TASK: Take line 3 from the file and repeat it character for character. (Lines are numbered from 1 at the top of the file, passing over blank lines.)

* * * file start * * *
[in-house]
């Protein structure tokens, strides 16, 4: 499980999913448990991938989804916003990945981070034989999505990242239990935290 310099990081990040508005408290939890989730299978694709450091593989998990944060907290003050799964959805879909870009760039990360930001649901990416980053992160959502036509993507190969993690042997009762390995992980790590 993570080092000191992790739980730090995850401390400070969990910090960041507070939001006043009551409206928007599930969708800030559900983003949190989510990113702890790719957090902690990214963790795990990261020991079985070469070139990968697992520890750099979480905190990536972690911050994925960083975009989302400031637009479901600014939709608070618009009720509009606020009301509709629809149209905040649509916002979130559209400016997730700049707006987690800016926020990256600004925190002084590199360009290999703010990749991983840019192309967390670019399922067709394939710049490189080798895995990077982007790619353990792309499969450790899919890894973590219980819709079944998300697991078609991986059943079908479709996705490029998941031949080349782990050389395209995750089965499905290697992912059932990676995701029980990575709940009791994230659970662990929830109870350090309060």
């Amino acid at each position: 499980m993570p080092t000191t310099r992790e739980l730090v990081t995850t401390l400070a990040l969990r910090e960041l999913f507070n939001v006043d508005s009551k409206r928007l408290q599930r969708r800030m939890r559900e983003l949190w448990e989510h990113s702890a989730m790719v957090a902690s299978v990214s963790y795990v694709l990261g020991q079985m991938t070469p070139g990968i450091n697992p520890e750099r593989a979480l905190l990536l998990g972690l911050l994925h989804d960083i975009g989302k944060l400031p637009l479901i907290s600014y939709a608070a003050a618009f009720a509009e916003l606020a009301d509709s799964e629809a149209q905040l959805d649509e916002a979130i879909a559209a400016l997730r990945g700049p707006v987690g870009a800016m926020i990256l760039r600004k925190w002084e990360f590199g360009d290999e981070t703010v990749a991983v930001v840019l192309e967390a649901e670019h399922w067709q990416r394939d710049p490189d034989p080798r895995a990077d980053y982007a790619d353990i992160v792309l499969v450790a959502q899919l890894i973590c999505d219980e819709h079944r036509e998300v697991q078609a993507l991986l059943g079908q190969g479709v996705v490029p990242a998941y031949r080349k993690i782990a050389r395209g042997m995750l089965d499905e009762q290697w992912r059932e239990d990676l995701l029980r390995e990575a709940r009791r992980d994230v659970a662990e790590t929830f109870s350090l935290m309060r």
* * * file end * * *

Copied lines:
């Amino acid at each position: 499980m993570p080092t000191t310099r992790e739980l730090v990081t995850t401390l400070a990040l969990r910090e960041l999913f507070n939001v006043d508005s009551k409206r928007l408290q599930r969708r800030m939890r559900e983003l949190w448990e989510h990113s702890a989730m790719v957090a902690s299978v990214s963790y795990v694709l990261g020991q079985m991938t070469p070139g990968i450091n697992p520890e750099r593989a979480l905190l990536l998990g972690l911050l994925h989804d960083i975009g989302k944060l400031p637009l479901i907290s600014y939709a608070a003050a618009f009720a509009e916003l606020a009301d509709s799964e629809a149209q905040l959805d649509e916002a979130i879909a559209a400016l997730r990945g700049p707006v987690g870009a800016m926020i990256l760039r600004k925190w002084e990360f590199g360009d290999e981070t703010v990749a991983v930001v840019l192309e967390a649901e670019h399922w067709q990416r394939d710049p490189d034989p080798r895995a990077d980053y982007a790619d353990i992160v792309l499969v450790a959502q899919l890894i973590c999505d219980e819709h079944r036509e998300v697991q078609a993507l991986l059943g079908q190969g479709v996705v490029p990242a998941y031949r080349k993690i782990a050389r395209g042997m995750l089965d499905e009762q290697w992912r059932e239990d990676l995701l029980r390995e990575a709940r009791r992980d994230v659970a662990e790590t929830f109870s350090l935290m309060r």